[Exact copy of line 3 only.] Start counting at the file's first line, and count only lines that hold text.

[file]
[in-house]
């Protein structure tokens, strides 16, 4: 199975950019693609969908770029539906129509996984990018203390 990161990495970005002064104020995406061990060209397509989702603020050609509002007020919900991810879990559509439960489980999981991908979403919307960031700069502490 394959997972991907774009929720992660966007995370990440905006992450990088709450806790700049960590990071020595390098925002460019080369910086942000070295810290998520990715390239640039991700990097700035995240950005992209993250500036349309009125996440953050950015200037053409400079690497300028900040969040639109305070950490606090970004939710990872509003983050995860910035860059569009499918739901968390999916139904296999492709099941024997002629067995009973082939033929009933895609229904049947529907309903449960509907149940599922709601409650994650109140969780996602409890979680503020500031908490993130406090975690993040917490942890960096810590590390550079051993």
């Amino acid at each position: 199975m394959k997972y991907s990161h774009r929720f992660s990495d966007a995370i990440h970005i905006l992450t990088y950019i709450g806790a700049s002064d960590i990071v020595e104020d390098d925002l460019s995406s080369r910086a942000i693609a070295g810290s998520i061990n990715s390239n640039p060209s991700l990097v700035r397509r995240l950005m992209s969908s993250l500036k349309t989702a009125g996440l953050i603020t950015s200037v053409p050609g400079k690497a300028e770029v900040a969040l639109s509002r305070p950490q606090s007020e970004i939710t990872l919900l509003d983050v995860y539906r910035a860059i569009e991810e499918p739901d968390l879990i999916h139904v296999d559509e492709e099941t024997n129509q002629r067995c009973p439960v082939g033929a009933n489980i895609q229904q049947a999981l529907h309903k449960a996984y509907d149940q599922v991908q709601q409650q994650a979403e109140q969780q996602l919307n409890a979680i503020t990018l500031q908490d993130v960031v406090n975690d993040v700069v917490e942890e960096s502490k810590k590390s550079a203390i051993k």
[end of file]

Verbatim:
């Amino acid at each position: 199975m394959k997972y991907s990161h774009r929720f992660s990495d966007a995370i990440h970005i905006l992450t990088y950019i709450g806790a700049s002064d960590i990071v020595e104020d390098d925002l460019s995406s080369r910086a942000i693609a070295g810290s998520i061990n990715s390239n640039p060209s991700l990097v700035r397509r995240l950005m992209s969908s993250l500036k349309t989702a009125g996440l953050i603020t950015s200037v053409p050609g400079k690497a300028e770029v900040a969040l639109s509002r305070p950490q606090s007020e970004i939710t990872l919900l509003d983050v995860y539906r910035a860059i569009e991810e499918p739901d968390l879990i999916h139904v296999d559509e492709e099941t024997n129509q002629r067995c009973p439960v082939g033929a009933n489980i895609q229904q049947a999981l529907h309903k449960a996984y509907d149940q599922v991908q709601q409650q994650a979403e109140q969780q996602l919307n409890a979680i503020t990018l500031q908490d993130v960031v406090n975690d993040v700069v917490e942890e960096s502490k810590k590390s550079a203390i051993k």